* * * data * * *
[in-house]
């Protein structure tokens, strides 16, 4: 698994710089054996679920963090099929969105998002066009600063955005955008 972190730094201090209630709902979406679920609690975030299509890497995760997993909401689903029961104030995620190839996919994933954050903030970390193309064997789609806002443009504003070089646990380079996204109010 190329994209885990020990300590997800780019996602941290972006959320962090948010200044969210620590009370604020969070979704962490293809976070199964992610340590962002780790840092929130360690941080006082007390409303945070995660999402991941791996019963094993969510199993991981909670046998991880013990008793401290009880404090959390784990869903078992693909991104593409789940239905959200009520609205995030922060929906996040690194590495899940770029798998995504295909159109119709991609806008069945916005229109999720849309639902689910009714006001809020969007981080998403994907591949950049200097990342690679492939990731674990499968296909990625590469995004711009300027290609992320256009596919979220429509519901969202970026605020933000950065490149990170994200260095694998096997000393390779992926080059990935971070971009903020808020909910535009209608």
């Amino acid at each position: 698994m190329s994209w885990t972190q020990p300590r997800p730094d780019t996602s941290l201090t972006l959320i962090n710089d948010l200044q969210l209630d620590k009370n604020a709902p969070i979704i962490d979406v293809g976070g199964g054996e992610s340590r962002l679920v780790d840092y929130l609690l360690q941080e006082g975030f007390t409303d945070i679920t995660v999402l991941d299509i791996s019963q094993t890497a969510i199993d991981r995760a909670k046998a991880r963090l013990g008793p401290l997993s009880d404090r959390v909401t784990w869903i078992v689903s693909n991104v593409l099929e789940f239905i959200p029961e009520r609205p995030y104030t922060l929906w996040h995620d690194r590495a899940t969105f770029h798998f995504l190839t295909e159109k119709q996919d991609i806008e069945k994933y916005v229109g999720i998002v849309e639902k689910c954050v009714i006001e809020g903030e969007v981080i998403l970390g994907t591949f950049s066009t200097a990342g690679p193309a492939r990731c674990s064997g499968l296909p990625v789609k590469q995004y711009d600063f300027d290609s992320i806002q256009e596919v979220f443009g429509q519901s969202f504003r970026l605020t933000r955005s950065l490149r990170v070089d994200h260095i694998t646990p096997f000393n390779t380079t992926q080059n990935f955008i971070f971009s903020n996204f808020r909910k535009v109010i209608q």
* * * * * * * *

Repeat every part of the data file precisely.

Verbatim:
[in-house]
């Protein structure tokens, strides 16, 4: 698994710089054996679920963090099929969105998002066009600063955005955008 972190730094201090209630709902979406679920609690975030299509890497995760997993909401689903029961104030995620190839996919994933954050903030970390193309064997789609806002443009504003070089646990380079996204109010 190329994209885990020990300590997800780019996602941290972006959320962090948010200044969210620590009370604020969070979704962490293809976070199964992610340590962002780790840092929130360690941080006082007390409303945070995660999402991941791996019963094993969510199993991981909670046998991880013990008793401290009880404090959390784990869903078992693909991104593409789940239905959200009520609205995030922060929906996040690194590495899940770029798998995504295909159109119709991609806008069945916005229109999720849309639902689910009714006001809020969007981080998403994907591949950049200097990342690679492939990731674990499968296909990625590469995004711009300027290609992320256009596919979220429509519901969202970026605020933000950065490149990170994200260095694998096997000393390779992926080059990935971070971009903020808020909910535009209608």
């Amino acid at each position: 698994m190329s994209w885990t972190q020990p300590r997800p730094d780019t996602s941290l201090t972006l959320i962090n710089d948010l200044q969210l209630d620590k009370n604020a709902p969070i979704i962490d979406v293809g976070g199964g054996e992610s340590r962002l679920v780790d840092y929130l609690l360690q941080e006082g975030f007390t409303d945070i679920t995660v999402l991941d299509i791996s019963q094993t890497a969510i199993d991981r995760a909670k046998a991880r963090l013990g008793p401290l997993s009880d404090r959390v909401t784990w869903i078992v689903s693909n991104v593409l099929e789940f239905i959200p029961e009520r609205p995030y104030t922060l929906w996040h995620d690194r590495a899940t969105f770029h798998f995504l190839t295909e159109k119709q996919d991609i806008e069945k994933y916005v229109g999720i998002v849309e639902k689910c954050v009714i006001e809020g903030e969007v981080i998403l970390g994907t591949f950049s066009t200097a990342g690679p193309a492939r990731c674990s064997g499968l296909p990625v789609k590469q995004y711009d600063f300027d290609s992320i806002q256009e596919v979220f443009g429509q519901s969202f504003r970026l605020t933000r955005s950065l490149r990170v070089d994200h260095i694998t646990p096997f000393n390779t380079t992926q080059n990935f955008i971070f971009s903020n996204f808020r909910k535009v109010i209608q």